“Daddy, it’s Earth!” Deirdre exclaimed. “It’s civilization. It’s culture. I don’t want to spend my whole life cooped up in this habitat. I know you love it, but I want to see the real world!”
George muttered something too low for his daughter to catch.
George Ambrose had been director of the rock rats’ habitat orbiting the asteroid Ceres for the past quarter century. He had helped build the original Chrysalis for the miners and prospectors who combed the Asteroid Belt in search of the metals and minerals that fed the human race’s expansion through the solar system. He had directed the building of Chrysalis II when the rock rats’ first habitat had been destroyed in the Asteroid Wars.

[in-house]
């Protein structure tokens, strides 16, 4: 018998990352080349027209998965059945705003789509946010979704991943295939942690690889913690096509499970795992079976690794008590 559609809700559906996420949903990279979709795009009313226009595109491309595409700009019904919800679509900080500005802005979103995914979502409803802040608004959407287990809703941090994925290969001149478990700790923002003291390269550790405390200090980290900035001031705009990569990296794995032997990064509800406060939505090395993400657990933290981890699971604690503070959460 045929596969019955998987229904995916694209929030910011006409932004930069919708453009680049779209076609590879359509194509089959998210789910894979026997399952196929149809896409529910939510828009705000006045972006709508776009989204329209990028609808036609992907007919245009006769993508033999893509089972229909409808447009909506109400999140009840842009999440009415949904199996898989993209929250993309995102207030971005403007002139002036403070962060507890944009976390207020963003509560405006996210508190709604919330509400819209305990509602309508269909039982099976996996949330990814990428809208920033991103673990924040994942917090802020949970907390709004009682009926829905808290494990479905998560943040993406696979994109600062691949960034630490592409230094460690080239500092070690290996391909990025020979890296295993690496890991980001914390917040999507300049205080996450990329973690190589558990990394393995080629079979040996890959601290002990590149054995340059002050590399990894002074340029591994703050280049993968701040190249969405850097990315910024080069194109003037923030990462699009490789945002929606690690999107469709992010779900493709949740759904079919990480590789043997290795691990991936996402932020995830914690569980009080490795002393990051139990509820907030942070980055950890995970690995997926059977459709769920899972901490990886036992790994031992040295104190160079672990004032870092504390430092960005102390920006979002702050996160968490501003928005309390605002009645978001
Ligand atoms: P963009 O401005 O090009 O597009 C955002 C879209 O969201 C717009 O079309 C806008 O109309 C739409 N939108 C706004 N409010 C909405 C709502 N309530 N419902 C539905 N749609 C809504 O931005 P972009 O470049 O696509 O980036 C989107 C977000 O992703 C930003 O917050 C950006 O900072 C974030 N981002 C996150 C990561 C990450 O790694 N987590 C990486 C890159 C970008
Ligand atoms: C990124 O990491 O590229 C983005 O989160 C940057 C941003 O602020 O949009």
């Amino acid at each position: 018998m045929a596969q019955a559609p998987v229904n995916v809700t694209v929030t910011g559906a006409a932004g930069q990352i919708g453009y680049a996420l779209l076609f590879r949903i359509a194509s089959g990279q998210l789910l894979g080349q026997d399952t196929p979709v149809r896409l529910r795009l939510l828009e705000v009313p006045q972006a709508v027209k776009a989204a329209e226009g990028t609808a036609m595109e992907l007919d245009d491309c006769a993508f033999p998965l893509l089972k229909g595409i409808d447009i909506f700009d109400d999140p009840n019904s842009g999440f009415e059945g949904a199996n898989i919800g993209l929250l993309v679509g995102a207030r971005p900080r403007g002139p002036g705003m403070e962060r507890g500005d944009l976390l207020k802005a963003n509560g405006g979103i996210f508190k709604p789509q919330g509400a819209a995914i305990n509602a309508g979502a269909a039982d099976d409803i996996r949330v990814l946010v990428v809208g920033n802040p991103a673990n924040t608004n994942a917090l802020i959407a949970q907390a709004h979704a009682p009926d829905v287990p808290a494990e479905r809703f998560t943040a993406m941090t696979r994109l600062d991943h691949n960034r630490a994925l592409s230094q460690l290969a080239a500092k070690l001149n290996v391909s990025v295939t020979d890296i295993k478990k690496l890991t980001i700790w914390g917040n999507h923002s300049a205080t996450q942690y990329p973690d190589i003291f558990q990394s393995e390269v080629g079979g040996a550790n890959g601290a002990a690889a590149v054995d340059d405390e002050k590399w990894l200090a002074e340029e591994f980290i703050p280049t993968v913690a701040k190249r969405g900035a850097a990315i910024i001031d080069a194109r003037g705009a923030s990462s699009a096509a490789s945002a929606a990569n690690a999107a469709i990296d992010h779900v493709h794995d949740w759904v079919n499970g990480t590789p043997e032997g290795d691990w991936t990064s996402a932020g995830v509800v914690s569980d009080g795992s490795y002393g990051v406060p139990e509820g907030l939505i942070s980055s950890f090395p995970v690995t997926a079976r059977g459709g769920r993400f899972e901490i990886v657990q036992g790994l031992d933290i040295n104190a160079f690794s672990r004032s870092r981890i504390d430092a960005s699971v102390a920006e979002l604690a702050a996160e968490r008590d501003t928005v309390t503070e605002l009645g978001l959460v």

And he had presided over the trial of the mercenary killer who had wiped out the original habitat.
Now he stood with his only daughter scowling at the display screen that spread across one entire bulkhead of the departure lounge. It showed the long, sleek torch ship from Earth making the final delicate maneuvers of its rendezvous with the slowly revolving wheel of the habitat. George saw tiny puffs of cold gas squirting from the ship’s maneuvering rockets: thruster farts, he said to himself.
Like most of the habitat, the departure lounge was strictly utilitarian: a row of hard benches ran along its facing gray bulkheads, the scuffed, dull heavy steel hatch of the airlock between them. No windows; the only outside view was from the wide display screen that stretched above one of the benches.